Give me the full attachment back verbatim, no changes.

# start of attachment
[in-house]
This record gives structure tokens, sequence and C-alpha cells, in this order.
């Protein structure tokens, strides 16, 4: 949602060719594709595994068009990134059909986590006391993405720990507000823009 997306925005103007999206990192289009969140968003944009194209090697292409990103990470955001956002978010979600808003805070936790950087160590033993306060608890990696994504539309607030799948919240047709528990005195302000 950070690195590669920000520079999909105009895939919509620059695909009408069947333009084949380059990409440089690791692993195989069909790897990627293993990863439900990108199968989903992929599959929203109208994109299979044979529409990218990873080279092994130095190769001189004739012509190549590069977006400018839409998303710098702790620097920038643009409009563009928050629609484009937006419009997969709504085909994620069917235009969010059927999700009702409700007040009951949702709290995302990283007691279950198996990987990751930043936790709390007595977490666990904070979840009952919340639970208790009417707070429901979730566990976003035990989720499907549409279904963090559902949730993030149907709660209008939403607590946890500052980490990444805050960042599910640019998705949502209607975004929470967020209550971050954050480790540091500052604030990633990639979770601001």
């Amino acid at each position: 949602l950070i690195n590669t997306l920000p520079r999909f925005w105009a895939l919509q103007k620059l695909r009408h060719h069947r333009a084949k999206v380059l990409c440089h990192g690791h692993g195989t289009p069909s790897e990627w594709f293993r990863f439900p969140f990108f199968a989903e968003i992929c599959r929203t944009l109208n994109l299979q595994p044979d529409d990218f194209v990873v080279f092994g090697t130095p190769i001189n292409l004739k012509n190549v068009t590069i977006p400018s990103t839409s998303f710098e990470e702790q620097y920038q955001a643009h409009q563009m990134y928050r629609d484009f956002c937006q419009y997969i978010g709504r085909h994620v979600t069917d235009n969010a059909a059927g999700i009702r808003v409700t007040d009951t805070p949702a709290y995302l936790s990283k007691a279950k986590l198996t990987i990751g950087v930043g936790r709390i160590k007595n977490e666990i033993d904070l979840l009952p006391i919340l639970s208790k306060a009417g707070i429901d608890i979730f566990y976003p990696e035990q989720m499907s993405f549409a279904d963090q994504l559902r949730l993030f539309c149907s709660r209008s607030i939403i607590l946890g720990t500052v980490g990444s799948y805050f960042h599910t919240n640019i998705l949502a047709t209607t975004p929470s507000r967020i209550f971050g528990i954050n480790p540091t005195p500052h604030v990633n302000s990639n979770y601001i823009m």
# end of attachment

[in-house]
This record gives structure tokens, sequence and C-alpha cells, in this order.
């Protein structure tokens, strides 16, 4: 949602060719594709595994068009990134059909986590006391993405720990507000823009 997306925005103007999206990192289009969140968003944009194209090697292409990103990470955001956002978010979600808003805070936790950087160590033993306060608890990696994504539309607030799948919240047709528990005195302000 950070690195590669920000520079999909105009895939919509620059695909009408069947333009084949380059990409440089690791692993195989069909790897990627293993990863439900990108199968989903992929599959929203109208994109299979044979529409990218990873080279092994130095190769001189004739012509190549590069977006400018839409998303710098702790620097920038643009409009563009928050629609484009937006419009997969709504085909994620069917235009969010059927999700009702409700007040009951949702709290995302990283007691279950198996990987990751930043936790709390007595977490666990904070979840009952919340639970208790009417707070429901979730566990976003035990989720499907549409279904963090559902949730993030149907709660209008939403607590946890500052980490990444805050960042599910640019998705949502209607975004929470967020209550971050954050480790540091500052604030990633990639979770601001």
């Amino acid at each position: 949602l950070i690195n590669t997306l920000p520079r999909f925005w105009a895939l919509q103007k620059l695909r009408h060719h069947r333009a084949k999206v380059l990409c440089h990192g690791h692993g195989t289009p069909s790897e990627w594709f293993r990863f439900p969140f990108f199968a989903e968003i992929c599959r929203t944009l109208n994109l299979q595994p044979d529409d990218f194209v990873v080279f092994g090697t130095p190769i001189n292409l004739k012509n190549v068009t590069i977006p400018s990103t839409s998303f710098e990470e702790q620097y920038q955001a643009h409009q563009m990134y928050r629609d484009f956002c937006q419009y997969i978010g709504r085909h994620v979600t069917d235009n969010a059909a059927g999700i009702r808003v409700t007040d009951t805070p949702a709290y995302l936790s990283k007691a279950k986590l198996t990987i990751g950087v930043g936790r709390i160590k007595n977490e666990i033993d904070l979840l009952p006391i919340l639970s208790k306060a009417g707070i429901d608890i979730f566990y976003p990696e035990q989720m499907s993405f549409a279904d963090q994504l559902r949730l993030f539309c149907s709660r209008s607030i939403i607590l946890g720990t500052v980490g990444s799948y805050f960042h599910t919240n640019i998705l949502a047709t209607t975004p929470s507000r967020i209550f971050g528990i954050n480790p540091t005195p500052h604030v990633n302000s990639n979770y601001i823009m």